On the 8th of November, the XR ERA community came together for an interactive workshop on the topic of Future Forecasting in XR. Grounded in the methodology of Future Foresight, we were challenged to contemplate a range of scenarios ranging from the commonplace to the outlandish, prompted by two key questions – ‘what if?’ and ‘what then?’
In itself, Future Foresight is “a powerful methodology which encourages a strategic, forward-thinking approach to decision making”. It enables those who contemplate though its framework to envision various versions of the future, thereby preparing them to better cope with such situations, or those similar, should they ever arise.
ABOUT THE SPEAKERS
This month, we were thrilled to be joined by two members of the Leiden Learning & Innovation Centre, Tanja de Bie and Yentl Croese. Despite their backgrounds in different disciplines, the pair are united by their passion for looking to the future and have worked practically and extensively with Future Foresight, developing both a leading workshop at the SURF Onderwijsdagen and a specially-dedicated Leiden University Honours Class.
WHERE DID FUTURE FORESIGHT COME FROM?
Although LLInC’s Future Foresight methodology remains a relatively recent development, as Tanja intriguingly hints, the same cannot be said for the concept of foresight methodologies more broadly. During the 19th century, the literary genre of SciFi grew enormously in popularity, transporting readers to time periods and far-off worlds which, at the time, were a far cry from reality. Curiously, however, the fact of this remoteness having been made tangible heralded considerable societal impact.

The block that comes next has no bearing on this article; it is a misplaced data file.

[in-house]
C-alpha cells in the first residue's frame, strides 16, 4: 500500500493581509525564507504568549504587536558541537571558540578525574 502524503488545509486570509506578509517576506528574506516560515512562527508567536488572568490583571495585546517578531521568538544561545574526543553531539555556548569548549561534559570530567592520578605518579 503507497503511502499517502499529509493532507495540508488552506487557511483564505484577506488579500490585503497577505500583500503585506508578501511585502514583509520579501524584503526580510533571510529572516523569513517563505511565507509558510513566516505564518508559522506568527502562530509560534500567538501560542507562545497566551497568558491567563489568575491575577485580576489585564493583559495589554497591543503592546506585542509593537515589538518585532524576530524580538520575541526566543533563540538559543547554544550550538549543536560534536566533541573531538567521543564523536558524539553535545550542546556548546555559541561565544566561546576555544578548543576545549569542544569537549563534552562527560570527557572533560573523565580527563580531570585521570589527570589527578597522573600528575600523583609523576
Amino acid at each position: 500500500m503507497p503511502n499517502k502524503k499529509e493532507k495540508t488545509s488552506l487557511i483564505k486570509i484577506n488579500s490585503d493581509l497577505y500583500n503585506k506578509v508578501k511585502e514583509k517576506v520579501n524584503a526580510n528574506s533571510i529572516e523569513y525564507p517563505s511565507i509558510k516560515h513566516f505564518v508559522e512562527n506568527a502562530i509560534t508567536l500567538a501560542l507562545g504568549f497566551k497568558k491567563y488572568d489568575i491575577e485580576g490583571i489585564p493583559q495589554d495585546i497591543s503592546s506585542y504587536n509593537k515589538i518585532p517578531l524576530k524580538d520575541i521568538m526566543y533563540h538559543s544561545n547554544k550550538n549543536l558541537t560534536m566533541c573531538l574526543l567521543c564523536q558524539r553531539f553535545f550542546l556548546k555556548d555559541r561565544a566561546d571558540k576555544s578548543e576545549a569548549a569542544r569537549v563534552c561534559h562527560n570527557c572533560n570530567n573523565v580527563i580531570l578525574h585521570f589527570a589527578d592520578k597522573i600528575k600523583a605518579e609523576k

As the SciFi genre became more commonplace, it not only permitted people to visualise how the future might look, but also normalised this act of future contemplation for the masses. The significance of this genre within the realm of foresight methodologies extends, however, far beyond this. In addition to facilitating visualisation, SciFi has had the rather wonderful effect of enabling this envisaged future to take its place within reality. As Tanja well notes, the Holodeck of Star Trek existed well before any kind of XR and hologram technology to which it, nowadays, bears noteworthy resemblance. The same could once again be said for the almost iPad-like device, once again, within Star Trek.
Although originally dreamt up for a SciFi movie, these technologies have now become a reality. In such situations, the relevance of Future Foresight becomes apparent. If we, at the present moment, begin to contemplate technologies and scenarios which are currently far from realisation, does this increase their chances of coming into fruition? Likely so! Moreover, giving ourselves the opportunity to contemplate advances far in advance improves our chances of coping well with them, foreseeing their impact, and acting accordingly.
With this in mind, the group turned to an interactive online Miro board to put the Future Foresight methodology into use within the context of XR.
The section of the Meetup which followed took the form of an interactive, scenario-based workshop consisting of three scenario-oriented activities. The first of these was the Impact Quadrant. During this exercise we, as participants, were encouraged to suspend our disbeliefs and perceive the future scenario in question from our on unique points of view.
All participants were encouraged to create their own avatars from a range of digital clothes and hairstyles before placing themselves, as this avatar, upon an ‘impact quadrant’. Along one axis, this measured positivity and, along the other, self-perceived level of influence. Participants carried out this task in response to the prompt of how they feel concerning the future in the broadest sense.